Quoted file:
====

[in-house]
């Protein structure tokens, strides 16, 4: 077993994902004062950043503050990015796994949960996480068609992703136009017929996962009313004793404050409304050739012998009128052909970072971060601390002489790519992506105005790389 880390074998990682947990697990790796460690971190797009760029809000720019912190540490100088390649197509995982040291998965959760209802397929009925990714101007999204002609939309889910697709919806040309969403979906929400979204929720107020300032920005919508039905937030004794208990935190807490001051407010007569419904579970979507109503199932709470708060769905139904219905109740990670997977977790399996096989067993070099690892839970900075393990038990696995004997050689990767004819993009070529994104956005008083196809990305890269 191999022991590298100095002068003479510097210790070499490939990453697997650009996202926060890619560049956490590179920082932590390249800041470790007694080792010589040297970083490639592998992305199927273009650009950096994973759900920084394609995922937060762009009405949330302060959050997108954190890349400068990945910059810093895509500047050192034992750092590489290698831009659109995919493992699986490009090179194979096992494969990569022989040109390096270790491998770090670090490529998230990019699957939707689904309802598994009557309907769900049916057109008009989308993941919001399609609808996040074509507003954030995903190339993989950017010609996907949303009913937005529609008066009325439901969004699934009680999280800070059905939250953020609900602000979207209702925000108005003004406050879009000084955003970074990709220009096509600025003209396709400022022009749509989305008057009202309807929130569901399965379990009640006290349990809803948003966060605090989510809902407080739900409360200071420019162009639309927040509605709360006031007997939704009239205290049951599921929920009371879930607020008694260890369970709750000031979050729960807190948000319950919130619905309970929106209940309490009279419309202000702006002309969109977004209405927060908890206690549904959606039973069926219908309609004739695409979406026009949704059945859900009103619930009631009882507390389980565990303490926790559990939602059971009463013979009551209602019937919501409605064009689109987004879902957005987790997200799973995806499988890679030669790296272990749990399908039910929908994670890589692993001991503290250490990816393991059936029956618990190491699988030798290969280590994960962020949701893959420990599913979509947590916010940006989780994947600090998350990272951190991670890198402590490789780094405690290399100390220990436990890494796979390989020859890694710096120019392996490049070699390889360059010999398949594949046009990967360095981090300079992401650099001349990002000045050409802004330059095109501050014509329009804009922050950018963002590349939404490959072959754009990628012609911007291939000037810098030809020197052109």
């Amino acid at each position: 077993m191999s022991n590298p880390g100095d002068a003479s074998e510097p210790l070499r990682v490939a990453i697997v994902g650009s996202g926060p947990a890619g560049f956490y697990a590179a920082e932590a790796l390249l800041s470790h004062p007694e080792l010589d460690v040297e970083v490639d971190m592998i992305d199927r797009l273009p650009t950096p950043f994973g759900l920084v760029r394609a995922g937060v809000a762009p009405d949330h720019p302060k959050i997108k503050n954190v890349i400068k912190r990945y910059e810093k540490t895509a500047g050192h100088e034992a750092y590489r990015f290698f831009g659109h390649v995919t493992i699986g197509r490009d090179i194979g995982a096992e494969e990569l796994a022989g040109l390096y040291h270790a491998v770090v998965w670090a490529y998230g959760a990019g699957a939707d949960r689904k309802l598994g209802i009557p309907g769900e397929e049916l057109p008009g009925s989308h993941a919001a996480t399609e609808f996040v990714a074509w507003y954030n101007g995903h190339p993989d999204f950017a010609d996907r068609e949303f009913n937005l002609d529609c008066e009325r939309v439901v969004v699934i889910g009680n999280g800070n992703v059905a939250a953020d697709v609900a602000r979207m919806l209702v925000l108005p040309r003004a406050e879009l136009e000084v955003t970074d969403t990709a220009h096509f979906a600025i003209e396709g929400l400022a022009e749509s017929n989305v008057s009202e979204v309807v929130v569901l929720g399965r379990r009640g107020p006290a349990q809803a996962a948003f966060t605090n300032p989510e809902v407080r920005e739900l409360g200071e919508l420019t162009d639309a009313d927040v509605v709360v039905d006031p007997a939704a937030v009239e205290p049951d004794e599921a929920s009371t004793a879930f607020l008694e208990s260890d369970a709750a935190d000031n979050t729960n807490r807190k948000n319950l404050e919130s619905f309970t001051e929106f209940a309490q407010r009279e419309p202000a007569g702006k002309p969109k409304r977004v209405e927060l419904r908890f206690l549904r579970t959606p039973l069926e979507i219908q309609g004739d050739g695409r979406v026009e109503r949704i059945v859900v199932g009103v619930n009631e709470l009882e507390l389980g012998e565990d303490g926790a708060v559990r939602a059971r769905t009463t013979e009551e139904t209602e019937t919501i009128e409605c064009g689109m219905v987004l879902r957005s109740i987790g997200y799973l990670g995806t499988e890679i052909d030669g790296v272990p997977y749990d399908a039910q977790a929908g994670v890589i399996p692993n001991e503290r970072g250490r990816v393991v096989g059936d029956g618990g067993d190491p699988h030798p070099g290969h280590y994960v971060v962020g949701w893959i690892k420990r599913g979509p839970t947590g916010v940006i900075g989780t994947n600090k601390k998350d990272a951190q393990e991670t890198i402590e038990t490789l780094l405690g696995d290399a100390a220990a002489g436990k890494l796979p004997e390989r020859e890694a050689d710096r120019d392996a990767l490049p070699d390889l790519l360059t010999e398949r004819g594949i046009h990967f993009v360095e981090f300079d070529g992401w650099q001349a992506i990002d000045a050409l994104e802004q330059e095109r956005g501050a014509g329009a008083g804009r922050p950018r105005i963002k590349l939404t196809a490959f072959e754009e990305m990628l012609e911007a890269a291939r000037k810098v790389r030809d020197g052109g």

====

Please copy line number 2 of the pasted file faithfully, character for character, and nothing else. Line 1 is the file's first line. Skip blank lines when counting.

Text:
């Protein structure tokens, strides 16, 4: 077993994902004062950043503050990015796994949960996480068609992703136009017929996962009313004793404050409304050739012998009128052909970072971060601390002489790519992506105005790389 880390074998990682947990697990790796460690971190797009760029809000720019912190540490100088390649197509995982040291998965959760209802397929009925990714101007999204002609939309889910697709919806040309969403979906929400979204929720107020300032920005919508039905937030004794208990935190807490001051407010007569419904579970979507109503199932709470708060769905139904219905109740990670997977977790399996096989067993070099690892839970900075393990038990696995004997050689990767004819993009070529994104956005008083196809990305890269 191999022991590298100095002068003479510097210790070499490939990453697997650009996202926060890619560049956490590179920082932590390249800041470790007694080792010589040297970083490639592998992305199927273009650009950096994973759900920084394609995922937060762009009405949330302060959050997108954190890349400068990945910059810093895509500047050192034992750092590489290698831009659109995919493992699986490009090179194979096992494969990569022989040109390096270790491998770090670090490529998230990019699957939707689904309802598994009557309907769900049916057109008009989308993941919001399609609808996040074509507003954030995903190339993989950017010609996907949303009913937005529609008066009325439901969004699934009680999280800070059905939250953020609900602000979207209702925000108005003004406050879009000084955003970074990709220009096509600025003209396709400022022009749509989305008057009202309807929130569901399965379990009640006290349990809803948003966060605090989510809902407080739900409360200071420019162009639309927040509605709360006031007997939704009239205290049951599921929920009371879930607020008694260890369970709750000031979050729960807190948000319950919130619905309970929106209940309490009279419309202000702006002309969109977004209405927060908890206690549904959606039973069926219908309609004739695409979406026009949704059945859900009103619930009631009882507390389980565990303490926790559990939602059971009463013979009551209602019937919501409605064009689109987004879902957005987790997200799973995806499988890679030669790296272990749990399908039910929908994670890589692993001991503290250490990816393991059936029956618990190491699988030798290969280590994960962020949701893959420990599913979509947590916010940006989780994947600090998350990272951190991670890198402590490789780094405690290399100390220990436990890494796979390989020859890694710096120019392996490049070699390889360059010999398949594949046009990967360095981090300079992401650099001349990002000045050409802004330059095109501050014509329009804009922050950018963002590349939404490959072959754009990628012609911007291939000037810098030809020197052109």